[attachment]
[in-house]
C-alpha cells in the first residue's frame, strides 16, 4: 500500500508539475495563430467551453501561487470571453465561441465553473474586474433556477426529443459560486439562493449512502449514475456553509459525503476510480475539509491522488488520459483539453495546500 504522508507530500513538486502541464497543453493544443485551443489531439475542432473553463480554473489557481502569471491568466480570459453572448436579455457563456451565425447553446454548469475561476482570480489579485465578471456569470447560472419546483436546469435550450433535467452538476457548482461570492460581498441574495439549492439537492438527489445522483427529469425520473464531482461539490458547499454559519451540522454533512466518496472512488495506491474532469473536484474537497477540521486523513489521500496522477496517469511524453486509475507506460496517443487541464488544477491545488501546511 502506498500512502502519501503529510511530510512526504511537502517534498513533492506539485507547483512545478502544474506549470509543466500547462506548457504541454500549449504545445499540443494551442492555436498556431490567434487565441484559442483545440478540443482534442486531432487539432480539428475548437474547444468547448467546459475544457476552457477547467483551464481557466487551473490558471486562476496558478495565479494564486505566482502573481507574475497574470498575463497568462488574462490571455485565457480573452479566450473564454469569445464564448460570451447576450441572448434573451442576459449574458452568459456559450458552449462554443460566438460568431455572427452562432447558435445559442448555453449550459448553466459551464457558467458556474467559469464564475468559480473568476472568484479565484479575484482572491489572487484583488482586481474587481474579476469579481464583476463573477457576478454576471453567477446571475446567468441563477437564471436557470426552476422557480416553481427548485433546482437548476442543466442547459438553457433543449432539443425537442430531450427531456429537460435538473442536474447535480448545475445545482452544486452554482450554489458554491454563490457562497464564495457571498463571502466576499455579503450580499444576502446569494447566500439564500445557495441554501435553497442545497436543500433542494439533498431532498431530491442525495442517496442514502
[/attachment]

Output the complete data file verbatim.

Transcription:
[in-house]
C-alpha cells in the first residue's frame, strides 16, 4: 500500500508539475495563430467551453501561487470571453465561441465553473474586474433556477426529443459560486439562493449512502449514475456553509459525503476510480475539509491522488488520459483539453495546500 504522508507530500513538486502541464497543453493544443485551443489531439475542432473553463480554473489557481502569471491568466480570459453572448436579455457563456451565425447553446454548469475561476482570480489579485465578471456569470447560472419546483436546469435550450433535467452538476457548482461570492460581498441574495439549492439537492438527489445522483427529469425520473464531482461539490458547499454559519451540522454533512466518496472512488495506491474532469473536484474537497477540521486523513489521500496522477496517469511524453486509475507506460496517443487541464488544477491545488501546511 502506498500512502502519501503529510511530510512526504511537502517534498513533492506539485507547483512545478502544474506549470509543466500547462506548457504541454500549449504545445499540443494551442492555436498556431490567434487565441484559442483545440478540443482534442486531432487539432480539428475548437474547444468547448467546459475544457476552457477547467483551464481557466487551473490558471486562476496558478495565479494564486505566482502573481507574475497574470498575463497568462488574462490571455485565457480573452479566450473564454469569445464564448460570451447576450441572448434573451442576459449574458452568459456559450458552449462554443460566438460568431455572427452562432447558435445559442448555453449550459448553466459551464457558467458556474467559469464564475468559480473568476472568484479565484479575484482572491489572487484583488482586481474587481474579476469579481464583476463573477457576478454576471453567477446571475446567468441563477437564471436557470426552476422557480416553481427548485433546482437548476442543466442547459438553457433543449432539443425537442430531450427531456429537460435538473442536474447535480448545475445545482452544486452554482450554489458554491454563490457562497464564495457571498463571502466576499455579503450580499444576502446569494447566500439564500445557495441554501435553497442545497436543500433542494439533498431532498431530491442525495442517496442514502